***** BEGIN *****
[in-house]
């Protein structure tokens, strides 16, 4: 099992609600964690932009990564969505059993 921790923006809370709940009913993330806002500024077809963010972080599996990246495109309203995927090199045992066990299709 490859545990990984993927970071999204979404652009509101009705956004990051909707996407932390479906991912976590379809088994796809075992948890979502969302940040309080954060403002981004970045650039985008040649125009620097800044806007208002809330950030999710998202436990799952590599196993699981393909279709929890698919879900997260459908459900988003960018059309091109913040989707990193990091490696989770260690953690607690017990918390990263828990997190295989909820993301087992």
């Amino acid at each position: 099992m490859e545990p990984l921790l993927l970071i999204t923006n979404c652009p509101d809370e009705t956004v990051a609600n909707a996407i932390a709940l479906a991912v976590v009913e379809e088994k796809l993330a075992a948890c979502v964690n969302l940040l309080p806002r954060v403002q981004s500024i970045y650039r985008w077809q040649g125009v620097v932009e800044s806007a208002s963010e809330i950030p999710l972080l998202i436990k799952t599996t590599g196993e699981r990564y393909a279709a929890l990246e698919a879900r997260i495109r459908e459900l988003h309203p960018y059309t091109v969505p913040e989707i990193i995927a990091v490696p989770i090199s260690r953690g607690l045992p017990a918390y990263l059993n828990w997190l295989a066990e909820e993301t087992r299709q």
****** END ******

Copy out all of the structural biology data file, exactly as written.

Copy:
[in-house]
């Protein structure tokens, strides 16, 4: 099992609600964690932009990564969505059993 921790923006809370709940009913993330806002500024077809963010972080599996990246495109309203995927090199045992066990299709 490859545990990984993927970071999204979404652009509101009705956004990051909707996407932390479906991912976590379809088994796809075992948890979502969302940040309080954060403002981004970045650039985008040649125009620097800044806007208002809330950030999710998202436990799952590599196993699981393909279709929890698919879900997260459908459900988003960018059309091109913040989707990193990091490696989770260690953690607690017990918390990263828990997190295989909820993301087992």
């Amino acid at each position: 099992m490859e545990p990984l921790l993927l970071i999204t923006n979404c652009p509101d809370e009705t956004v990051a609600n909707a996407i932390a709940l479906a991912v976590v009913e379809e088994k796809l993330a075992a948890c979502v964690n969302l940040l309080p806002r954060v403002q981004s500024i970045y650039r985008w077809q040649g125009v620097v932009e800044s806007a208002s963010e809330i950030p999710l972080l998202i436990k799952t599996t590599g196993e699981r990564y393909a279709a929890l990246e698919a879900r997260i495109r459908e459900l988003h309203p960018y059309t091109v969505p913040e989707i990193i995927a990091v490696p989770i090199s260690r953690g607690l045992p017990a918390y990263l059993n828990w997190l295989a066990e909820e993301t087992r299709q």